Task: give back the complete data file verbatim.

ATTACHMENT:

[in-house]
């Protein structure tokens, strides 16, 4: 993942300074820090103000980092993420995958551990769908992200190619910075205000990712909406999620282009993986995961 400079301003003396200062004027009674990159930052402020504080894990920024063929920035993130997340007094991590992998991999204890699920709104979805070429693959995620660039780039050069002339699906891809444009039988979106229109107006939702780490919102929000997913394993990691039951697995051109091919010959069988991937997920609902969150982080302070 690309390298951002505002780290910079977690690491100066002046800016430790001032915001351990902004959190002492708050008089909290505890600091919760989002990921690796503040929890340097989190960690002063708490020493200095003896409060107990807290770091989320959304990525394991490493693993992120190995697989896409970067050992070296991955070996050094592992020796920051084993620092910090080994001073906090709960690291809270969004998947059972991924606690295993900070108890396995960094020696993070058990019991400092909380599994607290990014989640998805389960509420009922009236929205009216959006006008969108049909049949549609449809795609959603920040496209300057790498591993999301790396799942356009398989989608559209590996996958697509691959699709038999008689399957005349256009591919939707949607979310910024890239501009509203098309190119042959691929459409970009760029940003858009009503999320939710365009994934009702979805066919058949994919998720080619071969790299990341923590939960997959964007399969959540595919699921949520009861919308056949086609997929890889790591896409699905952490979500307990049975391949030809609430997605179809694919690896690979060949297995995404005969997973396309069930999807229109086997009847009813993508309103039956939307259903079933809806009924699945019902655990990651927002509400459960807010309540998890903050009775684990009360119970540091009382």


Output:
[in-house]
């Protein structure tokens, strides 16, 4: 993942300074820090103000980092993420995958551990769908992200190619910075205000990712909406999620282009993986995961 400079301003003396200062004027009674990159930052402020504080894990920024063929920035993130997340007094991590992998991999204890699920709104979805070429693959995620660039780039050069002339699906891809444009039988979106229109107006939702780490919102929000997913394993990691039951697995051109091919010959069988991937997920609902969150982080302070 690309390298951002505002780290910079977690690491100066002046800016430790001032915001351990902004959190002492708050008089909290505890600091919760989002990921690796503040929890340097989190960690002063708490020493200095003896409060107990807290770091989320959304990525394991490493693993992120190995697989896409970067050992070296991955070996050094592992020796920051084993620092910090080994001073906090709960690291809270969004998947059972991924606690295993900070108890396995960094020696993070058990019991400092909380599994607290990014989640998805389960509420009922009236929205009216959006006008969108049909049949549609449809795609959603920040496209300057790498591993999301790396799942356009398989989608559209590996996958697509691959699709038999008689399957005349256009591919939707949607979310910024890239501009509203098309190119042959691929459409970009760029940003858009009503999320939710365009994934009702979805066919058949994919998720080619071969790299990341923590939960997959964007399969959540595919699921949520009861919308056949086609997929890889790591896409699905952490979500307990049975391949030809609430997605179809694919690896690979060949297995995404005969997973396309069930999807229109086997009847009813993508309103039956939307259903079933809806009924699945019902655990990651927002509400459960807010309540998890903050009775684990009360119970540091009382």